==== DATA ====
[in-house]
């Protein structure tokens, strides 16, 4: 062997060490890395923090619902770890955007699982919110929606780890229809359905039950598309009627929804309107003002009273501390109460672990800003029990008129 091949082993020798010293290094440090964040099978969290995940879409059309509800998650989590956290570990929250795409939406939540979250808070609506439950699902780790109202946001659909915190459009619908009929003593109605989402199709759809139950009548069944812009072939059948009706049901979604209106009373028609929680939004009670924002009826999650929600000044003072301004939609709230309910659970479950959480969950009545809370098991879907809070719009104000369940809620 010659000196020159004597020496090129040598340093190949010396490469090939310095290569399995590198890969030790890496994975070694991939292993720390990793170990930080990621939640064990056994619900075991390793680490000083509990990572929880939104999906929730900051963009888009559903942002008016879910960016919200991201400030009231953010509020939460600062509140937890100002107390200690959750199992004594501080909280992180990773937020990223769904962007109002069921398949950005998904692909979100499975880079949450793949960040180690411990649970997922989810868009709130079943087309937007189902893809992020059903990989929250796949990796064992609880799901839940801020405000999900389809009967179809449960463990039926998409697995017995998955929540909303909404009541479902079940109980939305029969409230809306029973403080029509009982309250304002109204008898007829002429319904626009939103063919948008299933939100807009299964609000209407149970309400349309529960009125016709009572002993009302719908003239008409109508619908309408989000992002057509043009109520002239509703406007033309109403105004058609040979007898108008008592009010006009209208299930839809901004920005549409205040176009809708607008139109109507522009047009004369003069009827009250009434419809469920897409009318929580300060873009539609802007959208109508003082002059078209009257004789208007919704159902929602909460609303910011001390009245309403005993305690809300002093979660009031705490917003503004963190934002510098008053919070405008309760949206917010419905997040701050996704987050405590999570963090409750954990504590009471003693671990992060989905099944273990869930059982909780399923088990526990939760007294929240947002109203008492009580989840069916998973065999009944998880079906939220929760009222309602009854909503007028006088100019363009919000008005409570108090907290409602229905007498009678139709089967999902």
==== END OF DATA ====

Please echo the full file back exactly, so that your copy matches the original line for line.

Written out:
[in-house]
């Protein structure tokens, strides 16, 4: 062997060490890395923090619902770890955007699982919110929606780890229809359905039950598309009627929804309107003002009273501390109460672990800003029990008129 091949082993020798010293290094440090964040099978969290995940879409059309509800998650989590956290570990929250795409939406939540979250808070609506439950699902780790109202946001659909915190459009619908009929003593109605989402199709759809139950009548069944812009072939059948009706049901979604209106009373028609929680939004009670924002009826999650929600000044003072301004939609709230309910659970479950959480969950009545809370098991879907809070719009104000369940809620 010659000196020159004597020496090129040598340093190949010396490469090939310095290569399995590198890969030790890496994975070694991939292993720390990793170990930080990621939640064990056994619900075991390793680490000083509990990572929880939104999906929730900051963009888009559903942002008016879910960016919200991201400030009231953010509020939460600062509140937890100002107390200690959750199992004594501080909280992180990773937020990223769904962007109002069921398949950005998904692909979100499975880079949450793949960040180690411990649970997922989810868009709130079943087309937007189902893809992020059903990989929250796949990796064992609880799901839940801020405000999900389809009967179809449960463990039926998409697995017995998955929540909303909404009541479902079940109980939305029969409230809306029973403080029509009982309250304002109204008898007829002429319904626009939103063919948008299933939100807009299964609000209407149970309400349309529960009125016709009572002993009302719908003239008409109508619908309408989000992002057509043009109520002239509703406007033309109403105004058609040979007898108008008592009010006009209208299930839809901004920005549409205040176009809708607008139109109507522009047009004369003069009827009250009434419809469920897409009318929580300060873009539609802007959208109508003082002059078209009257004789208007919704159902929602909460609303910011001390009245309403005993305690809300002093979660009031705490917003503004963190934002510098008053919070405008309760949206917010419905997040701050996704987050405590999570963090409750954990504590009471003693671990992060989905099944273990869930059982909780399923088990526990939760007294929240947002109203008492009580989840069916998973065999009944998880079906939220929760009222309602009854909503007028006088100019363009919000008005409570108090907290409602229905007498009678139709089967999902």